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The ‘Readers Digest’ Van Til - For Seniors & their Mum's

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The ‘Readers Digest’ Van Til

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John Campbell – copyright

 

Editor. In the interest of clarity we have made some minor changes to this brilliant introduction to Van Til and his “Presuppositional Apologetics.”

 

Have you noticed how many books about the Christian Mind and Humanism have recently appeared? Most have something of real value to offer, but many consistent Reformed thinkers rely on Van Til when they need a consistent theological approach. He continually returns the lines of argument to God, making us feel that ‘of God, and through him, and to him, are all things.

To him be the glory forever. Amen’ (Rom. 11:36 ). 

 

There are difficulties in grasping Van Til. His style is not as simple as that of his former students Schaeffer and Carnell. His subject matter is often heavy, and shot through with obscure names, although anyone who perseveres soon discovers refreshing patches of clarity. Recent formulations of the classical, evidentialist approach have challenged his presuppositionalist method, and some have been too ready to ignore him. However, those who grapple with his writings (often without an experienced guide), find a growing conviction that here is something profoundly significant which enriches ones€™s vision of God. I was thrilled to find on a recent visit to Toronto Baptist Seminary in Canada that an encouraging number of pastors in that country treat his contribution with the highest regard.

 

Van Til has some helpful interpreters, though few are ‘purist” in their approach. Jim Halsey’s "For a Time Such as This," is the best. Rushdoony has published two critiques of Van Til, and both are helpful, although he has more recently diverted his own interests into the ‘Theonomy’ field. Thom Notaro has a serviceable work on Van Til and the use of evidence, while William White Jnr’s biography, Van Til: Defender of the Faith, has interesting background information, but does not provide a careful entry into Van Til’s central thought. John Frame’s Van Til: The Theologian is brilliant and challenging, but not entirely accurate. Douglas Vickers of Amherst University, Massachusetts, has a vital introductory booklet called Van Till and the Theologian is Theological Stance (pub.Cross). Professor Vicker’s friends have urged him to write more on the subject. Robert Reymond’s Justification of Knowledge presents a reasonable picture of the essential issues.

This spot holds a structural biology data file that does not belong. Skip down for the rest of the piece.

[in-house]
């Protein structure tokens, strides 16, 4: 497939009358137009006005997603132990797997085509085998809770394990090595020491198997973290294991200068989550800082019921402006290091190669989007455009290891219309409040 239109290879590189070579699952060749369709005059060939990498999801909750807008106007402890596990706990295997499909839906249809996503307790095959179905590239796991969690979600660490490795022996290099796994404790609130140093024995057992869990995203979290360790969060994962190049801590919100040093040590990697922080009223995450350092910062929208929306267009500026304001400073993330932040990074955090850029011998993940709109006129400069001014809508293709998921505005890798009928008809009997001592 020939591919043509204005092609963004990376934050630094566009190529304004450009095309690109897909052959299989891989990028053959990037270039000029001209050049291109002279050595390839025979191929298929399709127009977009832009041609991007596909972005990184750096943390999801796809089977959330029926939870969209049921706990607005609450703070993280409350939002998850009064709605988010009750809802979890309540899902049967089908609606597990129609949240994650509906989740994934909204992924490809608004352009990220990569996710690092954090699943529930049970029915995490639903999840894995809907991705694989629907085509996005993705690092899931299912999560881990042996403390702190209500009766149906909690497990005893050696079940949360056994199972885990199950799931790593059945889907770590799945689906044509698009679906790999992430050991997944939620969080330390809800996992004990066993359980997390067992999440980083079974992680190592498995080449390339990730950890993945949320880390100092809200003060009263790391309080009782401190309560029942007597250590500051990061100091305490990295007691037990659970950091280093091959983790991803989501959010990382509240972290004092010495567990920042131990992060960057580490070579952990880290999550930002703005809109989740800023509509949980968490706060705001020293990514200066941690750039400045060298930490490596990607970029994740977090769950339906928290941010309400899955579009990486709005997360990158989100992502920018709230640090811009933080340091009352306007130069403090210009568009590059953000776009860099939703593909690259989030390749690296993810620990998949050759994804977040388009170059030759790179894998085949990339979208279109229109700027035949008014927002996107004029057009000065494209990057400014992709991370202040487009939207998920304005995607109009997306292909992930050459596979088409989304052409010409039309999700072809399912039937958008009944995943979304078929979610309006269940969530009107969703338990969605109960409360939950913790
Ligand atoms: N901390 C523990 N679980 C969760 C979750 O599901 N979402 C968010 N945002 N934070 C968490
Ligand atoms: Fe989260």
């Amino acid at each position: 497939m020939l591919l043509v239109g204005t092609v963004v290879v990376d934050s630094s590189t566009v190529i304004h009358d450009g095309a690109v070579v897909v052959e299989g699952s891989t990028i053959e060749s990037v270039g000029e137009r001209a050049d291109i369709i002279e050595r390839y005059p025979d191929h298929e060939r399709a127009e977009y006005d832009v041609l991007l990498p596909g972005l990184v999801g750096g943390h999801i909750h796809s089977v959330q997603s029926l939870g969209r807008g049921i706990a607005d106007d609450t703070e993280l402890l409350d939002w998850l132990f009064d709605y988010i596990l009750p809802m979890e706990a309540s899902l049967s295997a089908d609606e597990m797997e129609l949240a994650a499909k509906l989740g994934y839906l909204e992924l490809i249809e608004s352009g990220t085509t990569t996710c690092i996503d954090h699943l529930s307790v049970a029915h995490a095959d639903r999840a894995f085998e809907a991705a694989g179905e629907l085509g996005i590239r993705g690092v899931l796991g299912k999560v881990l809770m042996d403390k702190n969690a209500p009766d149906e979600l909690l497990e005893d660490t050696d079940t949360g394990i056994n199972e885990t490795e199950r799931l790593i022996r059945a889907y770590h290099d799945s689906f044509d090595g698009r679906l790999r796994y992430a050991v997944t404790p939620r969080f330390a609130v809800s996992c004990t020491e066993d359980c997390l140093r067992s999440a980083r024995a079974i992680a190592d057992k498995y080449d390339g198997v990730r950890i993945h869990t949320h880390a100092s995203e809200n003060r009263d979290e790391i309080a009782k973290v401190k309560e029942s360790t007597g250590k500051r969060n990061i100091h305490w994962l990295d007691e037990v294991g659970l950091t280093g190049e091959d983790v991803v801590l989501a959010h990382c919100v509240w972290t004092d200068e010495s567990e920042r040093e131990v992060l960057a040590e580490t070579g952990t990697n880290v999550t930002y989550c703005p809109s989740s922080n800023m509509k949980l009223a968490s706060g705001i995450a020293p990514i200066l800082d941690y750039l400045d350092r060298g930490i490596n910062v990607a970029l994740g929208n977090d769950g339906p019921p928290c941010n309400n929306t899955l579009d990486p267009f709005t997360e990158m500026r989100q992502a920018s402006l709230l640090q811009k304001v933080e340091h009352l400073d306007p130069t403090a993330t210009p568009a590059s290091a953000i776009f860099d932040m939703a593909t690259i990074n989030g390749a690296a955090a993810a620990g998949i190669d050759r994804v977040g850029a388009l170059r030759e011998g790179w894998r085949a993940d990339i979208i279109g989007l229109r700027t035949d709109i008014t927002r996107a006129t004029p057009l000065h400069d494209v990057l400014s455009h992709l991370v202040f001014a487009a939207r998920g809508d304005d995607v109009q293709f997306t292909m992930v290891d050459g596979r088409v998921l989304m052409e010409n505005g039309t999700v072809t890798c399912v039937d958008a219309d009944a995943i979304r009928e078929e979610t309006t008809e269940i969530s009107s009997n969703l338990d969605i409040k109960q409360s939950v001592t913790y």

This article is undertaken with the aim of encouraging ordinary pastors to come to grips with Van. Til. lt will not consist of a systematic summary of his teaching, but of a simple presentation of some of his favourite illustrations. These word pictures are windows to his thought and show the profound clarity of his mind. They are attractive, though not all equally compelling. Some are unforgettable.